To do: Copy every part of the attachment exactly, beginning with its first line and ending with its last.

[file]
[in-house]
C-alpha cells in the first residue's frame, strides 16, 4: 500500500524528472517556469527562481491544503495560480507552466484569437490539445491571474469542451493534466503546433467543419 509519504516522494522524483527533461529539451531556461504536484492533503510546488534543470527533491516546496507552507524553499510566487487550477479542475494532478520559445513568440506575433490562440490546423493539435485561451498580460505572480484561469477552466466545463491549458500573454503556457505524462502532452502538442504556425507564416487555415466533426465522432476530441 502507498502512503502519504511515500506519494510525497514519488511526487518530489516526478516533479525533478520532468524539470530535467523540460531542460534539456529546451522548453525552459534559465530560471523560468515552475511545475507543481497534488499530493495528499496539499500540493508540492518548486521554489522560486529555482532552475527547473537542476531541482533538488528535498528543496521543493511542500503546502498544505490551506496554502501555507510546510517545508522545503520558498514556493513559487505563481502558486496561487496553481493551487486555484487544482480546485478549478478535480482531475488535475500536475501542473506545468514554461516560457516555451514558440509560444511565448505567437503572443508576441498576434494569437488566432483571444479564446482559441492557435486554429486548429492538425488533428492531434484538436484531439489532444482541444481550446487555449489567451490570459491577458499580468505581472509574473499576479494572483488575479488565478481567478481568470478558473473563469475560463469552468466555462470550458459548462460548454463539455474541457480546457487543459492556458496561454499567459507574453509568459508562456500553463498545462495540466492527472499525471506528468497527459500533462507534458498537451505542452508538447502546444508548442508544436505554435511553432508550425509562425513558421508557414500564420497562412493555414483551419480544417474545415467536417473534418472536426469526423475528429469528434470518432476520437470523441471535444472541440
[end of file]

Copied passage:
[in-house]
C-alpha cells in the first residue's frame, strides 16, 4: 500500500524528472517556469527562481491544503495560480507552466484569437490539445491571474469542451493534466503546433467543419 509519504516522494522524483527533461529539451531556461504536484492533503510546488534543470527533491516546496507552507524553499510566487487550477479542475494532478520559445513568440506575433490562440490546423493539435485561451498580460505572480484561469477552466466545463491549458500573454503556457505524462502532452502538442504556425507564416487555415466533426465522432476530441 502507498502512503502519504511515500506519494510525497514519488511526487518530489516526478516533479525533478520532468524539470530535467523540460531542460534539456529546451522548453525552459534559465530560471523560468515552475511545475507543481497534488499530493495528499496539499500540493508540492518548486521554489522560486529555482532552475527547473537542476531541482533538488528535498528543496521543493511542500503546502498544505490551506496554502501555507510546510517545508522545503520558498514556493513559487505563481502558486496561487496553481493551487486555484487544482480546485478549478478535480482531475488535475500536475501542473506545468514554461516560457516555451514558440509560444511565448505567437503572443508576441498576434494569437488566432483571444479564446482559441492557435486554429486548429492538425488533428492531434484538436484531439489532444482541444481550446487555449489567451490570459491577458499580468505581472509574473499576479494572483488575479488565478481567478481568470478558473473563469475560463469552468466555462470550458459548462460548454463539455474541457480546457487543459492556458496561454499567459507574453509568459508562456500553463498545462495540466492527472499525471506528468497527459500533462507534458498537451505542452508538447502546444508548442508544436505554435511553432508550425509562425513558421508557414500564420497562412493555414483551419480544417474545415467536417473534418472536426469526423475528429469528434470518432476520437470523441471535444472541440